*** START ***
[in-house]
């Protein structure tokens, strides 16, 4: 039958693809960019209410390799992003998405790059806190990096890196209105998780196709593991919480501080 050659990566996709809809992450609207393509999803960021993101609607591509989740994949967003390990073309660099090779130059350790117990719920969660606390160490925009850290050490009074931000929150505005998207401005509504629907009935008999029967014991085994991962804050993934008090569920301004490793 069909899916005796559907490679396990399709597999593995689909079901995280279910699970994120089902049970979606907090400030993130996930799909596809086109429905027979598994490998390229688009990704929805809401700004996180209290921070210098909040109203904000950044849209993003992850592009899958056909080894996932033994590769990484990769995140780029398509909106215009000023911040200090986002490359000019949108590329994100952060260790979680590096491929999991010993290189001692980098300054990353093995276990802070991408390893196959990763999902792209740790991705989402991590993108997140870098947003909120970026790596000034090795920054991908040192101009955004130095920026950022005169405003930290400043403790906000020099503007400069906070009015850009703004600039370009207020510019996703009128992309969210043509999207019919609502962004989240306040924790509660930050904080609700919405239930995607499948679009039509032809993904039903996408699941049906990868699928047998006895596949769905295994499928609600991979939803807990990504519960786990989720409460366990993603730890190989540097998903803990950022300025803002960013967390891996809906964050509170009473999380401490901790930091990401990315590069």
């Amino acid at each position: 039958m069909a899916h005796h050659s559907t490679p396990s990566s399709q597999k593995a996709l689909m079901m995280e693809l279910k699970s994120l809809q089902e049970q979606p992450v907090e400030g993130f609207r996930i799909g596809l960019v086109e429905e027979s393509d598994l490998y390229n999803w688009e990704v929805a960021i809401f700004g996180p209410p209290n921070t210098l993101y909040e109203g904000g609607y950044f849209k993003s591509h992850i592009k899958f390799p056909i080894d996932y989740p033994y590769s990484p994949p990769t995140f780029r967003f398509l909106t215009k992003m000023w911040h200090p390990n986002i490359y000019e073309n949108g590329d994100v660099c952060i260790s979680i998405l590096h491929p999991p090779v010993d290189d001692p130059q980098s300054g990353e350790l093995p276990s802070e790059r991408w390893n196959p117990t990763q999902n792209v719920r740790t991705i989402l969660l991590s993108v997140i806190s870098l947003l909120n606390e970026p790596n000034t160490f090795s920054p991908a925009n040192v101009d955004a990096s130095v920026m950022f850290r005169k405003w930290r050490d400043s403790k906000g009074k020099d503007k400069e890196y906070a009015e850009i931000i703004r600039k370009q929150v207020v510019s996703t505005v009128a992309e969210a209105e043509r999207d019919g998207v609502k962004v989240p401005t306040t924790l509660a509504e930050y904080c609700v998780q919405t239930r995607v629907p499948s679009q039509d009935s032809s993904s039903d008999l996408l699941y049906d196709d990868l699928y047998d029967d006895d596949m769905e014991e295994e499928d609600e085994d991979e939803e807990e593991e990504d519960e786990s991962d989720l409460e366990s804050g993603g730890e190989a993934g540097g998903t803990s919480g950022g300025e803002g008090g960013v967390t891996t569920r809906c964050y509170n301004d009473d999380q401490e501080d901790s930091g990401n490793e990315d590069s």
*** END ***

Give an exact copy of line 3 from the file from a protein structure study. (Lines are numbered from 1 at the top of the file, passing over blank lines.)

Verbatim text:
């Amino acid at each position: 039958m069909a899916h005796h050659s559907t490679p396990s990566s399709q597999k593995a996709l689909m079901m995280e693809l279910k699970s994120l809809q089902e049970q979606p992450v907090e400030g993130f609207r996930i799909g596809l960019v086109e429905e027979s393509d598994l490998y390229n999803w688009e990704v929805a960021i809401f700004g996180p209410p209290n921070t210098l993101y909040e109203g904000g609607y950044f849209k993003s591509h992850i592009k899958f390799p056909i080894d996932y989740p033994y590769s990484p994949p990769t995140f780029r967003f398509l909106t215009k992003m000023w911040h200090p390990n986002i490359y000019e073309n949108g590329d994100v660099c952060i260790s979680i998405l590096h491929p999991p090779v010993d290189d001692p130059q980098s300054g990353e350790l093995p276990s802070e790059r991408w390893n196959p117990t990763q999902n792209v719920r740790t991705i989402l969660l991590s993108v997140i806190s870098l947003l909120n606390e970026p790596n000034t160490f090795s920054p991908a925009n040192v101009d955004a990096s130095v920026m950022f850290r005169k405003w930290r050490d400043s403790k906000g009074k020099d503007k400069e890196y906070a009015e850009i931000i703004r600039k370009q929150v207020v510019s996703t505005v009128a992309e969210a209105e043509r999207d019919g998207v609502k962004v989240p401005t306040t924790l509660a509504e930050y904080c609700v998780q919405t239930r995607v629907p499948s679009q039509d009935s032809s993904s039903d008999l996408l699941y049906d196709d990868l699928y047998d029967d006895d596949m769905e014991e295994e499928d609600e085994d991979e939803e807990e593991e990504d519960e786990s991962d989720l409460e366990s804050g993603g730890e190989a993934g540097g998903t803990s919480g950022g300025e803002g008090g960013v967390t891996t569920r809906c964050y509170n301004d009473d999380q401490e501080d901790s930091g990401n490793e990315d590069s």